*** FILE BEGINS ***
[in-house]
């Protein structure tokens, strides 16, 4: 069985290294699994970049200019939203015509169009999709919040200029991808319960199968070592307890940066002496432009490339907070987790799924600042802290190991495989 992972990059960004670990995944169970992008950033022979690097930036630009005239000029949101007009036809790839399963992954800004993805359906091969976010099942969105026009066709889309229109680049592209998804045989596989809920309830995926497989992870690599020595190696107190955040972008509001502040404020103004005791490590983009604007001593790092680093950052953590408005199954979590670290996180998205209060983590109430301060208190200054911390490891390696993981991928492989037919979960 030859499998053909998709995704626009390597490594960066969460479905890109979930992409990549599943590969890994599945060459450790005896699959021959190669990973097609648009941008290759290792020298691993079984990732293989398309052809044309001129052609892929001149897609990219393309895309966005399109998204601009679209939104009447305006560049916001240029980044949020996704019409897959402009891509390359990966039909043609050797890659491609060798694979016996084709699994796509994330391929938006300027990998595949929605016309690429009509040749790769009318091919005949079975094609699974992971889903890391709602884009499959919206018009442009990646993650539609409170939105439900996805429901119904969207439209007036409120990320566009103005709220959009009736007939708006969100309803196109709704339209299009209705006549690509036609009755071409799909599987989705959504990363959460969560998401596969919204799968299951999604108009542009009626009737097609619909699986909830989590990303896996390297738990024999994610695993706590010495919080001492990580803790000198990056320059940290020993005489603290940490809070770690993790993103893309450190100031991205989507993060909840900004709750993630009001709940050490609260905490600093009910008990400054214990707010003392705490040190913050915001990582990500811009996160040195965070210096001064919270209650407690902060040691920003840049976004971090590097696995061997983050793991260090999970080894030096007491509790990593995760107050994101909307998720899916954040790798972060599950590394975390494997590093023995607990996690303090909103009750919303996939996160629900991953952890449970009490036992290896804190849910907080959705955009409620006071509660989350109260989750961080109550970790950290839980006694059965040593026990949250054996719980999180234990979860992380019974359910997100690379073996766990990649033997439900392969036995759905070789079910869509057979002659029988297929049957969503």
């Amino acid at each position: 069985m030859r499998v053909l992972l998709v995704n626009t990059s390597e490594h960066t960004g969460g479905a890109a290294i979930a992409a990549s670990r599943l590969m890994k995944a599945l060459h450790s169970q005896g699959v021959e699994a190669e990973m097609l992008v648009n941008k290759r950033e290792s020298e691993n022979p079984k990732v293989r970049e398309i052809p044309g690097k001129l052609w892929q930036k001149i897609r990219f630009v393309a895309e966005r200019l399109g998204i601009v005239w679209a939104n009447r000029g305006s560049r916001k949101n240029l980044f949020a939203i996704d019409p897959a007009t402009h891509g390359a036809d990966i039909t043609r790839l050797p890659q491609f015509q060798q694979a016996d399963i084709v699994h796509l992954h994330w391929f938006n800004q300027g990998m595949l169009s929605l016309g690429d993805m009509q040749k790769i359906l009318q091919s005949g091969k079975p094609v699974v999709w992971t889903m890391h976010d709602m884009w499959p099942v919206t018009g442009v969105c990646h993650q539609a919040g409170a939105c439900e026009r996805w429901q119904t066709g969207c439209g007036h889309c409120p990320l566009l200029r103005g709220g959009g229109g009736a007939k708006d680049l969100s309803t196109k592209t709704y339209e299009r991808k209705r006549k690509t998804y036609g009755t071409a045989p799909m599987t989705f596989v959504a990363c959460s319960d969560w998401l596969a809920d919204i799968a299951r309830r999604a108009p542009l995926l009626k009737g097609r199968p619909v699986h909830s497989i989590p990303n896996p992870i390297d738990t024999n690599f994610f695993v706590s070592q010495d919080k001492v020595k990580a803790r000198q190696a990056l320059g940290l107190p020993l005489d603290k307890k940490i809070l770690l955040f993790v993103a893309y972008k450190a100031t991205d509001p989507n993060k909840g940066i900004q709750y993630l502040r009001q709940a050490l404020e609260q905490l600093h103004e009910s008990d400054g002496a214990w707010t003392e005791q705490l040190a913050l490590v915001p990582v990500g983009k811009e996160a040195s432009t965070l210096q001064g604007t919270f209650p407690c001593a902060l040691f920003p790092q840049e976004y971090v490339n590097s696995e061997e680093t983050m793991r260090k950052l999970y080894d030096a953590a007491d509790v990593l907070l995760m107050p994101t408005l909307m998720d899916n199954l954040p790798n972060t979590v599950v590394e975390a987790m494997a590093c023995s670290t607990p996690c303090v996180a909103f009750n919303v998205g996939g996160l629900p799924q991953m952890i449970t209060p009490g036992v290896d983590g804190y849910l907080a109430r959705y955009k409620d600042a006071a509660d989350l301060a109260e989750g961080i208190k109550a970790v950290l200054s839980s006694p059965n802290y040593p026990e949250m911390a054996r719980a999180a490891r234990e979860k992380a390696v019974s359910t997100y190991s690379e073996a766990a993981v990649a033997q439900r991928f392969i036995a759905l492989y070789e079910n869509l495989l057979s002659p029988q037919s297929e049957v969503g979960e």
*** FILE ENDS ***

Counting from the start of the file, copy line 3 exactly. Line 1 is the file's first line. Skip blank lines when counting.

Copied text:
């Amino acid at each position: 069985m030859r499998v053909l992972l998709v995704n626009t990059s390597e490594h960066t960004g969460g479905a890109a290294i979930a992409a990549s670990r599943l590969m890994k995944a599945l060459h450790s169970q005896g699959v021959e699994a190669e990973m097609l992008v648009n941008k290759r950033e290792s020298e691993n022979p079984k990732v293989r970049e398309i052809p044309g690097k001129l052609w892929q930036k001149i897609r990219f630009v393309a895309e966005r200019l399109g998204i601009v005239w679209a939104n009447r000029g305006s560049r916001k949101n240029l980044f949020a939203i996704d019409p897959a007009t402009h891509g390359a036809d990966i039909t043609r790839l050797p890659q491609f015509q060798q694979a016996d399963i084709v699994h796509l992954h994330w391929f938006n800004q300027g990998m595949l169009s929605l016309g690429d993805m009509q040749k790769i359906l009318q091919s005949g091969k079975p094609v699974v999709w992971t889903m890391h976010d709602m884009w499959p099942v919206t018009g442009v969105c990646h993650q539609a919040g409170a939105c439900e026009r996805w429901q119904t066709g969207c439209g007036h889309c409120p990320l566009l200029r103005g709220g959009g229109g009736a007939k708006d680049l969100s309803t196109k592209t709704y339209e299009r991808k209705r006549k690509t998804y036609g009755t071409a045989p799909m599987t989705f596989v959504a990363c959460s319960d969560w998401l596969a809920d919204i799968a299951r309830r999604a108009p542009l995926l009626k009737g097609r199968p619909v699986h909830s497989i989590p990303n896996p992870i390297d738990t024999n690599f994610f695993v706590s070592q010495d919080k001492v020595k990580a803790r000198q190696a990056l320059g940290l107190p020993l005489d603290k307890k940490i809070l770690l955040f993790v993103a893309y972008k450190a100031t991205d509001p989507n993060k909840g940066i900004q709750y993630l502040r009001q709940a050490l404020e609260q905490l600093h103004e009910s008990d400054g002496a214990w707010t003392e005791q705490l040190a913050l490590v915001p990582v990500g983009k811009e996160a040195s432009t965070l210096q001064g604007t919270f209650p407690c001593a902060l040691f920003p790092q840049e976004y971090v490339n590097s696995e061997e680093t983050m793991r260090k950052l999970y080894d030096a953590a007491d509790v990593l907070l995760m107050p994101t408005l909307m998720d899916n199954l954040p790798n972060t979590v599950v590394e975390a987790m494997a590093c023995s670290t607990p996690c303090v996180a909103f009750n919303v998205g996939g996160l629900p799924q991953m952890i449970t209060p009490g036992v290896d983590g804190y849910l907080a109430r959705y955009k409620d600042a006071a509660d989350l301060a109260e989750g961080i208190k109550a970790v950290l200054s839980s006694p059965n802290y040593p026990e949250m911390a054996r719980a999180a490891r234990e979860k992380a390696v019974s359910t997100y190991s690379e073996a766990a993981v990649a033997q439900r991928f392969i036995a759905l492989y070789e079910n869509l495989l057979s002659p029988q037919s297929e049957v969503g979960e």